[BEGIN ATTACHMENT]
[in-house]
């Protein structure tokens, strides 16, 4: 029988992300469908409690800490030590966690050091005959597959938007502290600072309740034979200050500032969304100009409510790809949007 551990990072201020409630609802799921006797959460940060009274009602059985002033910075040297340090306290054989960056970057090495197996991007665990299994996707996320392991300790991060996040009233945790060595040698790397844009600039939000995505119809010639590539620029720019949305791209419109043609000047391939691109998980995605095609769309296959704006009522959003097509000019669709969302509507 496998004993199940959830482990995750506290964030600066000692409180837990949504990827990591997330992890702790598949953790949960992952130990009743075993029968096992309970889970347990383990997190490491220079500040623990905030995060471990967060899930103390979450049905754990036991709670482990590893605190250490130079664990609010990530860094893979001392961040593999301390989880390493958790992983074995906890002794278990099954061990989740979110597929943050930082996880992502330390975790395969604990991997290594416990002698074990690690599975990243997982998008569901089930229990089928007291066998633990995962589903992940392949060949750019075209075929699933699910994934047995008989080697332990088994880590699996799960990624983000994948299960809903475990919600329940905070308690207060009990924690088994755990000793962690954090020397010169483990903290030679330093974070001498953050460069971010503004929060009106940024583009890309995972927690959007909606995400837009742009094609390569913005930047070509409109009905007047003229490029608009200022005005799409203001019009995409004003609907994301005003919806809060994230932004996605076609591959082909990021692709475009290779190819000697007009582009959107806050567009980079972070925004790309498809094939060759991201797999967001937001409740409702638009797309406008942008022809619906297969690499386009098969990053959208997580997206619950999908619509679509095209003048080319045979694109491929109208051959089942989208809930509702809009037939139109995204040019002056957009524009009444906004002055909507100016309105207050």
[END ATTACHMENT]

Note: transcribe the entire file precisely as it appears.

[in-house]
């Protein structure tokens, strides 16, 4: 029988992300469908409690800490030590966690050091005959597959938007502290600072309740034979200050500032969304100009409510790809949007 551990990072201020409630609802799921006797959460940060009274009602059985002033910075040297340090306290054989960056970057090495197996991007665990299994996707996320392991300790991060996040009233945790060595040698790397844009600039939000995505119809010639590539620029720019949305791209419109043609000047391939691109998980995605095609769309296959704006009522959003097509000019669709969302509507 496998004993199940959830482990995750506290964030600066000692409180837990949504990827990591997330992890702790598949953790949960992952130990009743075993029968096992309970889970347990383990997190490491220079500040623990905030995060471990967060899930103390979450049905754990036991709670482990590893605190250490130079664990609010990530860094893979001392961040593999301390989880390493958790992983074995906890002794278990099954061990989740979110597929943050930082996880992502330390975790395969604990991997290594416990002698074990690690599975990243997982998008569901089930229990089928007291066998633990995962589903992940392949060949750019075209075929699933699910994934047995008989080697332990088994880590699996799960990624983000994948299960809903475990919600329940905070308690207060009990924690088994755990000793962690954090020397010169483990903290030679330093974070001498953050460069971010503004929060009106940024583009890309995972927690959007909606995400837009742009094609390569913005930047070509409109009905007047003229490029608009200022005005799409203001019009995409004003609907994301005003919806809060994230932004996605076609591959082909990021692709475009290779190819000697007009582009959107806050567009980079972070925004790309498809094939060759991201797999967001937001409740409702638009797309406008942008022809619906297969690499386009098969990053959208997580997206619950999908619509679509095209003048080319045979694109491929109208051959089942989208809930509702809009037939139109995204040019002056957009524009009444906004002055909507100016309105207050």